The testing takes approx. 4 hours. The result will explain what areas where effected, which for me was great knowledge.
I had the tesing shortly after I was discharged from the hospital. It's a long test. It takes anywhere from 3 to 4 hours and you will leave completely exhausted. Lots of different tests focusing on different areas. It will give them a much better idea of what deficits you may have and perhaps an area to focus rehab on. I remember leaving feeling very stupid because I had sucha difficult time with seveal areas of the test. It took a couple of weeks before the doctor called me to come back in and go over the results. That's when I was a bit more encouraged. I'm not stupid, I had very real damage to certain areas of my brain that affect the areas I had trouble in. And the neuropsychiatrist that administered the test was very kind and commented on how remarkable he thought I was doing considering what I'd just been through. It's a very useful tool so don't be intimidated and do it! Good luck!
Had it done about a week before my resection. Had it done about six weeks after my resection. had it done again about 12 months post-resection.
Each session took just over three hours. Its a good way for them to check for deficits and to give you guidance, on the cognitive side of things.
It does leave you drained, towards the end of the session, but it is being done, so they can guide you and give you a realistic picture of how you are coping.
Good luck with it, if you do take that path.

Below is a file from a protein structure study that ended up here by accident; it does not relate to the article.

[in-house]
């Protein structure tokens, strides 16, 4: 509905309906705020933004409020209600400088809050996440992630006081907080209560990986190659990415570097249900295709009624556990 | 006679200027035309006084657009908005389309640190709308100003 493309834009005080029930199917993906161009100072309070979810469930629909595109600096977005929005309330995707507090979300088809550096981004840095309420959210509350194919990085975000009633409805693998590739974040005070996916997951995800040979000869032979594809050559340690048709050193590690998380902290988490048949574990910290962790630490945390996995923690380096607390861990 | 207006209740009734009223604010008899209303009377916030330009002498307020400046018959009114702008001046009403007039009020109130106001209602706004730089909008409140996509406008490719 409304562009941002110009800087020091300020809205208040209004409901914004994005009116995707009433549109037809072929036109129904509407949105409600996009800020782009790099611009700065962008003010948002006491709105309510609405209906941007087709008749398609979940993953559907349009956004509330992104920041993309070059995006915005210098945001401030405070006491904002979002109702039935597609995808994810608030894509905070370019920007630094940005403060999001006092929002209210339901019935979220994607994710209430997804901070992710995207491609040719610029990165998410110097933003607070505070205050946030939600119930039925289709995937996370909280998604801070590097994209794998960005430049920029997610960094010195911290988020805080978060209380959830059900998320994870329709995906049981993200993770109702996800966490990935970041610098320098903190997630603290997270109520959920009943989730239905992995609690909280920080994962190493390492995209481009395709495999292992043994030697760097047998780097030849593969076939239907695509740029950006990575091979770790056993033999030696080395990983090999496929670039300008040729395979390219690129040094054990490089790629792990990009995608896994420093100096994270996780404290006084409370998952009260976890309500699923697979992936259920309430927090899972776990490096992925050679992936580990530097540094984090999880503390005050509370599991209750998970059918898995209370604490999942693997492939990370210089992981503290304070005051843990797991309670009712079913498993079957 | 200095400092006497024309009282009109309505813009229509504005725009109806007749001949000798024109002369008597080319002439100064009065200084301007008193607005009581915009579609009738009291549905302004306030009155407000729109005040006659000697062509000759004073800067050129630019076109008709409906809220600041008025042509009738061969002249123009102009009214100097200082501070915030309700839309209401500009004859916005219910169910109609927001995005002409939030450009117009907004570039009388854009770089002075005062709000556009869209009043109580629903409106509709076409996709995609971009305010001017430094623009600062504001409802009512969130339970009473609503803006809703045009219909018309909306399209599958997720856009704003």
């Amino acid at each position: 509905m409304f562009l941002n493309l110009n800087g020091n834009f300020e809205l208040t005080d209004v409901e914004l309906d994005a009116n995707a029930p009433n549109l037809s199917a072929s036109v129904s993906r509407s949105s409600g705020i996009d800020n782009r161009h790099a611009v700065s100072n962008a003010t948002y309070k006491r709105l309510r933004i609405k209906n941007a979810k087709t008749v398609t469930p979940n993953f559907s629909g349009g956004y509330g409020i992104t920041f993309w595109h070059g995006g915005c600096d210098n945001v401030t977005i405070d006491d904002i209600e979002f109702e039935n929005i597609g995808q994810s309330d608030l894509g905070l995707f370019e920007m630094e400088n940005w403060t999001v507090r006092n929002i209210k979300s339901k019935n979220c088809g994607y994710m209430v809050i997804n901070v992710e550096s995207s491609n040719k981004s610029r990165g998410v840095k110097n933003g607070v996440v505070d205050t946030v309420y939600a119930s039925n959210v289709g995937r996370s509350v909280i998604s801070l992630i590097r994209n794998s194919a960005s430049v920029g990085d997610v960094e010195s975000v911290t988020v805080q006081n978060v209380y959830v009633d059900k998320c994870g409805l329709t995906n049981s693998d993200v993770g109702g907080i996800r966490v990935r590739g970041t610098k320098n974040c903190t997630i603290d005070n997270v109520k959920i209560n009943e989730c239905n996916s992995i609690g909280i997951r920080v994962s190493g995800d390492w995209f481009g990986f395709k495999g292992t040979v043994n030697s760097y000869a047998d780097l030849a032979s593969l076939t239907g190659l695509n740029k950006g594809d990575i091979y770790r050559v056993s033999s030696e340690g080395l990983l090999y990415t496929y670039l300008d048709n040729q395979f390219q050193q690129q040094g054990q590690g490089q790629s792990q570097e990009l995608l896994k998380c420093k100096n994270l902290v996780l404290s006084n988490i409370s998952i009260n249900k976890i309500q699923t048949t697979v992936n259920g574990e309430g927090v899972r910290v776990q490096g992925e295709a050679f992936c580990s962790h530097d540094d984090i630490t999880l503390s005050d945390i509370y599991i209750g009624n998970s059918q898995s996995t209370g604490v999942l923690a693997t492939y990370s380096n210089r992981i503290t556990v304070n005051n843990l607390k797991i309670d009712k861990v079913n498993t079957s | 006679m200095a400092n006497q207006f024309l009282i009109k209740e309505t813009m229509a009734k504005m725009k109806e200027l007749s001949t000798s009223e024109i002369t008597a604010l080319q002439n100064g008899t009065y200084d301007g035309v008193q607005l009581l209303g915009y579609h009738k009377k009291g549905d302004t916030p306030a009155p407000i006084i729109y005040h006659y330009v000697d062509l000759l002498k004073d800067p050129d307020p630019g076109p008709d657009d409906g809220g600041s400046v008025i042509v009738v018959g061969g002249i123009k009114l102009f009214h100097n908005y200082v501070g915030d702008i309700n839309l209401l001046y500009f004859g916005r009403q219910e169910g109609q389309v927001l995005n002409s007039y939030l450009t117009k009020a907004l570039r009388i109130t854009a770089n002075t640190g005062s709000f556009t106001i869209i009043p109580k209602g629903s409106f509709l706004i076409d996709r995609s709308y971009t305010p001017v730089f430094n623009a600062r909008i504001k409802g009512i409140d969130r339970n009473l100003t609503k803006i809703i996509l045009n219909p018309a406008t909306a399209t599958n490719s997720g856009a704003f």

Yes, I have had the neuropsychological testing...but not until three and a half years post-op.(seizure in October 2008, surgery in Feb. 2009). I had a large AVM (Spetzler scale 4) in the left frontal lobe,followed by massive complications...blood infection, blood clots in my heart and lungs, open heart surgery to remove the clots....and 46 days later I headed home from Rochester, MN and Mayo Clinic. Total loss of right side movement and speech post op. Eventually returned. Very scary.I am a pastor, and had served the church here in Iowa for 17 years but in November 2012 I was asked to resign. I hadn't even looked at what left frontal lobe brain injuries entailed. The executive function is included in left frontal lobe brain ABI's (acquired brain injuries)....which includes, sequencing, multitasking, self-awareness, impulse control, etc. all things that are pretty important for pastors and all of us in day to day functioning. But after I was asked to resign that got my attention and that's when I began to look into this. We made an appointment with our Mayo doctors at once and I ended up having a neuro-psych test done five months later. It was a grueling 3-4 hour testing of every area of brain functioning. Some of it was short term memory...lists of items to remember, some things were more abstract, and some stuff was absolutely impossible...at least for me. I too felt that some parts of it went way better than other parts. But it does serve as a baseline for the future if you are thinking about that. You cannot have objective proof of improvement without an objective baseline with which to measure. My heart goes out to you as you are dealing with these things! I am currently writing a book about our experiences from the past six years...people do not understand brain injuries. No two are exactly alike. So grace and patience are the key, both from others and from ourselves...to ourselves! Sincerely, Mike